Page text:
The Australian Securities and Investments Commission (ASIC) wants to establish a new RegTech advisory group before the end of the year to help advocate for support for the RegTech sector.
The proposed group – which would comprise of industry, technology firms, academia, consultancies, regulators and consumer bodies – would meet every four months to drive discussions on RegTech developments and opportunities to promote new regulatory technology.
This comes after the 19 respondents to ASIC’s Innovation Hub and our approach to regulatory technology report voted “strongly in favour” of establishing the new RegTech liaison group.
“The reason why we’re so interested in RegTech is that we see it has the potential to revive better outcomes for consumers,” ASIC Commissioner John Price told InnovationAus.com. “But it can also reduce costs in terms of compliance for large financial institutions and make that [process] more efficient.
“For us it seems that this is a win for us as a regulator, for financial institutions to do their job more effectively and efficiently, and for consumers because it should deliver better outcomes in the end.”
While ASIC claimed “most” respondents were in favour of the regulatory body creating an environment that encouraged RegTech, Mr Price said there was a real crux of concern raised during the consultation process, largely around the idea that any regulation need to be mindful in ensuring algorithms and technology are used in a way that it’s intended.
Other stakeholders suggested that ASIC should not take a leading role in development, but instead focus on providing support to the industry such as by making more data available.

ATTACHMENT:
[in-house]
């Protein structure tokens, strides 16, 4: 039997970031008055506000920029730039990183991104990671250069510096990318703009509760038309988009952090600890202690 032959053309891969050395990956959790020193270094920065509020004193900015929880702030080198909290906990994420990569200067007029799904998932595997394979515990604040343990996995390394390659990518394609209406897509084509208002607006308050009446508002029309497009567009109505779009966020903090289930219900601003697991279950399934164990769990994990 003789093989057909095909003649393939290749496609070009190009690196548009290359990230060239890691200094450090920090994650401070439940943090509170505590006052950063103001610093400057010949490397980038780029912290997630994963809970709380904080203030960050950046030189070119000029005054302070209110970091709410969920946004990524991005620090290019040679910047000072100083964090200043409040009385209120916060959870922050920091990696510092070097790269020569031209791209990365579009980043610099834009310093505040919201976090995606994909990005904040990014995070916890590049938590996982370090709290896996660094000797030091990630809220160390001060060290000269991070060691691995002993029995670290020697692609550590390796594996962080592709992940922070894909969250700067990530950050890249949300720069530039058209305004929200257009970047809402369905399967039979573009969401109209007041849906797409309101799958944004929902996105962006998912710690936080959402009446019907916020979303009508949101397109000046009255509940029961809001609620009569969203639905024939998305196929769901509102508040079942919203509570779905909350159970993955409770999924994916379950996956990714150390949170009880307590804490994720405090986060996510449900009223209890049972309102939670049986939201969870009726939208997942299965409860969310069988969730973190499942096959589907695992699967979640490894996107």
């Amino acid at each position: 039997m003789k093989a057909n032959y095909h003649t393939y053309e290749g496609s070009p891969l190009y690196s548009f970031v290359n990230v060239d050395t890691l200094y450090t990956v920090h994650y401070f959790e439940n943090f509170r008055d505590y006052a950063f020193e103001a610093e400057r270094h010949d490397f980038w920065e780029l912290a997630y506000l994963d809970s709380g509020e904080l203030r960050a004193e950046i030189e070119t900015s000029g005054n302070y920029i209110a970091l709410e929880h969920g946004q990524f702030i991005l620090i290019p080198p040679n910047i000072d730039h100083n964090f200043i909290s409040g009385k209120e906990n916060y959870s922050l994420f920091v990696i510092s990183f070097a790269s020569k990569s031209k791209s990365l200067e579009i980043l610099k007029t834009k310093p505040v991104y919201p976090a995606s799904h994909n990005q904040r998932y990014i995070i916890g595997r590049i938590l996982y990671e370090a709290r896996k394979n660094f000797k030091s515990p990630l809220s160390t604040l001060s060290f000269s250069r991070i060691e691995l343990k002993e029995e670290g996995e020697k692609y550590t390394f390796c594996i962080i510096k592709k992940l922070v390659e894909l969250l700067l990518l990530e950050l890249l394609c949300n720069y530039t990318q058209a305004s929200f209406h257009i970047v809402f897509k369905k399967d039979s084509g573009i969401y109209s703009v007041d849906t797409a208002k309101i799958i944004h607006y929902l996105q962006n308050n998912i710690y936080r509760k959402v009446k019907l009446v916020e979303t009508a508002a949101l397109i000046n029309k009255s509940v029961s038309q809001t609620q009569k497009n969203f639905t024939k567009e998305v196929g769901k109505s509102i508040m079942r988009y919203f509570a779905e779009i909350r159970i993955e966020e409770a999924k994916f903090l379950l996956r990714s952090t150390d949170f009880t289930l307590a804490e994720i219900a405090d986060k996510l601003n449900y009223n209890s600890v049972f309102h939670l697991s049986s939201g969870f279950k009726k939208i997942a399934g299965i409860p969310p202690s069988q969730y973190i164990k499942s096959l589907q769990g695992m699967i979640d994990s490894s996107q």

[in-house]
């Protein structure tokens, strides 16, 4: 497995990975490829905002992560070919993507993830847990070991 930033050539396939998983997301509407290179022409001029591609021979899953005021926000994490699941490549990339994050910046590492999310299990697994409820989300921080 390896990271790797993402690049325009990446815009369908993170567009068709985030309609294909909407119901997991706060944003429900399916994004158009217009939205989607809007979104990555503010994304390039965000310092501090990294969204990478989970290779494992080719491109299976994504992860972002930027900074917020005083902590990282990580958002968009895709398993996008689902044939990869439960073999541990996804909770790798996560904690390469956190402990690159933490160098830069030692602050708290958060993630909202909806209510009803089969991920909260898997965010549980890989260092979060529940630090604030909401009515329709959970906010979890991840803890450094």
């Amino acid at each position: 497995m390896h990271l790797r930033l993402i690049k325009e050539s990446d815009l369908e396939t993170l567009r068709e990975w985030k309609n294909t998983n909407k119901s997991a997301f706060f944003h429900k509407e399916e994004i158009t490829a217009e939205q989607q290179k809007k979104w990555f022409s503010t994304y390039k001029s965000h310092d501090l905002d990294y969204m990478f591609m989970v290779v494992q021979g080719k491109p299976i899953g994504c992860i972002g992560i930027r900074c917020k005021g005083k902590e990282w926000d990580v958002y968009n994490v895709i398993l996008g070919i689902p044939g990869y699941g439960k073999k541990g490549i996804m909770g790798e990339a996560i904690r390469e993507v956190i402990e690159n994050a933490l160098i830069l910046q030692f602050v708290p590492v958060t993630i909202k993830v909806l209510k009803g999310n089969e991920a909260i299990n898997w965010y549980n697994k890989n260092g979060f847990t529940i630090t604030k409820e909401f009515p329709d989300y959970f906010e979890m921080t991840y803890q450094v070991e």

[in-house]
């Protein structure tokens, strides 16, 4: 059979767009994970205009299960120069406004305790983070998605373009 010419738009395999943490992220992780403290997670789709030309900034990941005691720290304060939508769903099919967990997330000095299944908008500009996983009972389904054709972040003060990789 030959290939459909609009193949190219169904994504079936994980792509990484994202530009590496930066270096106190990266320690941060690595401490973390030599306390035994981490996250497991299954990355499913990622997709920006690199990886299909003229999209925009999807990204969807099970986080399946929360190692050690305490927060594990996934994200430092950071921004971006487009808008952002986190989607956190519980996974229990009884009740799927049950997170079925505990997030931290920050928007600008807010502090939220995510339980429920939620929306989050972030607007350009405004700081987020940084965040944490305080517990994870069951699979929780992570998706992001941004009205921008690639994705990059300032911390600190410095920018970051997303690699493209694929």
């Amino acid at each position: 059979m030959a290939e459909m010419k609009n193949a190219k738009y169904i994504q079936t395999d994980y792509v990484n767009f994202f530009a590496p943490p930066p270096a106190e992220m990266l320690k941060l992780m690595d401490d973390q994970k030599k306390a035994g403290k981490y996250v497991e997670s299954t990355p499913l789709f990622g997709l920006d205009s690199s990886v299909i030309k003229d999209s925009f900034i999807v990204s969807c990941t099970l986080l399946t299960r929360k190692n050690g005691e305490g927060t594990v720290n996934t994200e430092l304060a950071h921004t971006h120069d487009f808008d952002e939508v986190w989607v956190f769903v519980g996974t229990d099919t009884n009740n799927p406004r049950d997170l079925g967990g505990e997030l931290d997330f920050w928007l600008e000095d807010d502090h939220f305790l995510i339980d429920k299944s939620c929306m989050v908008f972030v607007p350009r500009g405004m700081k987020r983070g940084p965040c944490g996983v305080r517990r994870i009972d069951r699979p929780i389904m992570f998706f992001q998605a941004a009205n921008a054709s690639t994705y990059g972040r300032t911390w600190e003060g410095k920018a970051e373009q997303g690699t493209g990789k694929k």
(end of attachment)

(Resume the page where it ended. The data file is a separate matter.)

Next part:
The responses also addressed ASIC’s regulatory sandbox framework that was setup to assist fintech businesses to test their offerings with real customers without obtaining necessary licenses. However, it only applies to the provision of specified services or productions.
The report said a small number of respondents believe the FinTech licensing exemption should be expanded to include incumbents as well as new businesses, or to include more products.
InnovationAus.com revealed in May that only one startup has since utilised it since it was launched late last year. Although, Mr Price assured that at least 13 more startups are currently in the process of becoming eligible to test their offerings.
“One of the key things to remember is the Australian regulatory framework is already very flexible, so there are other opportunities that people can use besides ASIC’s sandbox,” Mr Price said.
“A good example is around payment cards, so ASIC gives a range of exemptions for those types of businesses.”
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